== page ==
[Originally published May 23, 2016]
When Parquet Courts basically emerged out of nowhere in late 2012 with their superb proper studio debut Light Up Gold, critics and listeners were instantly taken aback: here was a group that combined the airtight melodies and smart-ass lyrical turns of Pavement with the loudSOFTloud dynamics of the Pixies, all while managing to display a completely original sound. With 2014’s dual-release of Sunbathing Animal and Content Nausea, the group built on these foundations, adding just a twist of country-soaked rock to the mix.
On Human Performance, their fourth LP, vocalists/guitarists Andrew Savage and Austin Brown, bassist Sean Yeaton, and drummer Max Savage, let completely loose, sounding more unified and brazenly confident in their sound than ever. It’s a legitimate rock record if there ever was one, packed with lovely, melodic chord changes, whip-smart turns of phrase, and just the right amount of fuzzy weirdness.
The album opens with a few seconds of chugging guitar before launching directly into the delightfully eccentric single-chord air pollution anthem “Dust.” Thumping drums and wacky keyboard noodling augment the song’s ridiculous, almost juvenile lyrics (“It comes through the window/It comes through the floor/It comes through the roof/And it comes through the door”). The track is fairly straightforward until something magical happens: it starts to gain momentum, with the band piling on layer after layer of sound until – suddenly stopping. It’s moments like this that define what Parquet Courts is: a gathering of brilliant folks who aren’t afraid to experiment, juggle styles and have some fun in the process.
These moments are to be found in no short supply on Human Performance. In fact, things get downright insane more often than not. “I Was Just There” clocks in at just under two minutes, but the sheer weirdness of the thing – the 7/4 time signature, the angular-as-hell harmonies, the repetitive, droning, staccato vocals, the abrupt switch to speedy punk in the track’s final seconds – leave a mark on the listener’s psyche after just one listen. “Captive of the Sun” is a silly romp with semi-rapped stream-of-consciousness lyrics over a quasi-robotic beat and a tingling vibraphone; it also happens to include some of the most deliriously entertaining lyrics the band has ever penned (“I sightread the chart, clap the rocks into sand/A 12-pass van on a pothole bandstand/Got an oil-can hangover by default/And trucks pave the roads with amphetamine salt”). The understated love ballad “Steady on My Mind,” with its soft, sweet guitar and drum-bass grumble, makes for one of the record’s most unsettling yet lovely moments.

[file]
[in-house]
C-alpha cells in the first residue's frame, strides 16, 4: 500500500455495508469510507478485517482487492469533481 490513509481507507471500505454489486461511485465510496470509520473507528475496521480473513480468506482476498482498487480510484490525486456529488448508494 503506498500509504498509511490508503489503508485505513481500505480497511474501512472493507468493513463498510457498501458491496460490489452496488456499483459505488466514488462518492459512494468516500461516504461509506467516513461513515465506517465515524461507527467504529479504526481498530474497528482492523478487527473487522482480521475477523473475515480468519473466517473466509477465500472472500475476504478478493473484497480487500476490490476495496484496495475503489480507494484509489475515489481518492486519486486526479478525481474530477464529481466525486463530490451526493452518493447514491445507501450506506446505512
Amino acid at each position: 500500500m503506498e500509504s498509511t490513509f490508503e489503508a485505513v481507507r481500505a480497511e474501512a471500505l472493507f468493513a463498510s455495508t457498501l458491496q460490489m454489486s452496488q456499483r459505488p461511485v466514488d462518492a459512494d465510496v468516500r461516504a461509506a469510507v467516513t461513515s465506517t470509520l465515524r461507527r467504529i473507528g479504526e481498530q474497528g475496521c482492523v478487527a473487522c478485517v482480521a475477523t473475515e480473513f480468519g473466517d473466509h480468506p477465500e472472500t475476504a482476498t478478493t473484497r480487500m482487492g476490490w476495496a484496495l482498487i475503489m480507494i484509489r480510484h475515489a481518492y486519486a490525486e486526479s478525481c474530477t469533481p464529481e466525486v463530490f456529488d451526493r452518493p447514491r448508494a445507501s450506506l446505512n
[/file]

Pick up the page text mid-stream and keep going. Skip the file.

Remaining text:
Then, we come across the goofy epic “One Man No City,” a gripping meditation on personal isolation, manages to sound simultaneously monotone and urgent. Featuring jangly, Peter Buck-esque guitar and the tapping of conga drums, the track culminates in a turbulent, vamping outro topped with an off-kilter guitar solo. The whole thing is very reminiscent of the Fall’s best work from the 80s – and there’s absolutely nothing wrong with that.
Savage’s vocals are a big part of what makes the record so enjoyable. He gives us his best Joe Strummer on lead single “Berlin Got Blurry” as a Smiths-like bed of guitar, organ, drums and bass babble behind him. On “Paraphrased,” he weaves back and forth seamlessly between paranoid barking and whispered incantation; he sings softly and ever-so-slightly off key over the automated beats and shrieking, wobbly guitar of “Keep It Even,” then returns to his nervous yelp on the straightforward hardcore punk jam “Two Dead Cops.”
Even in its relatively less “out there” moments, the album finds the band working its signature kind of DIY magic. The title track is a lovely, psychedelic number alternating between light verses and heavy choruses, telling wistfully and eruditely of a lost love (“I know I loved you/Did I even deserve it/When you returned it?…Breathing beside me, feeling its warmness/Phantom affection gives a human performance”). “Outside” sounds like a slightly less polished version of Wilco – the band whose Loft, incidentally, was chosen as the location for part of the album’s recording.
The record closes on two stellar country-inspired tracks: “Pathos Prairie,” a jittery, garage-meets-rockabilly examination of modern human behavior; and the slow-fizzling “It’s Gonna Happen,” highlighting the lethargic dueling vocals of Brown and Savage and ultimately fading away quietly into ambient noise.
Overall, Human Performance serves as the perfect showcase of the ambitious, witty, bizarre, and brilliantly produced garage rock with which Parquet Courts have made a name for themselves. These four gents have proven themselves the future of rock; here’s hoping that that future only further emboldens their creative spirits. (9.1/10)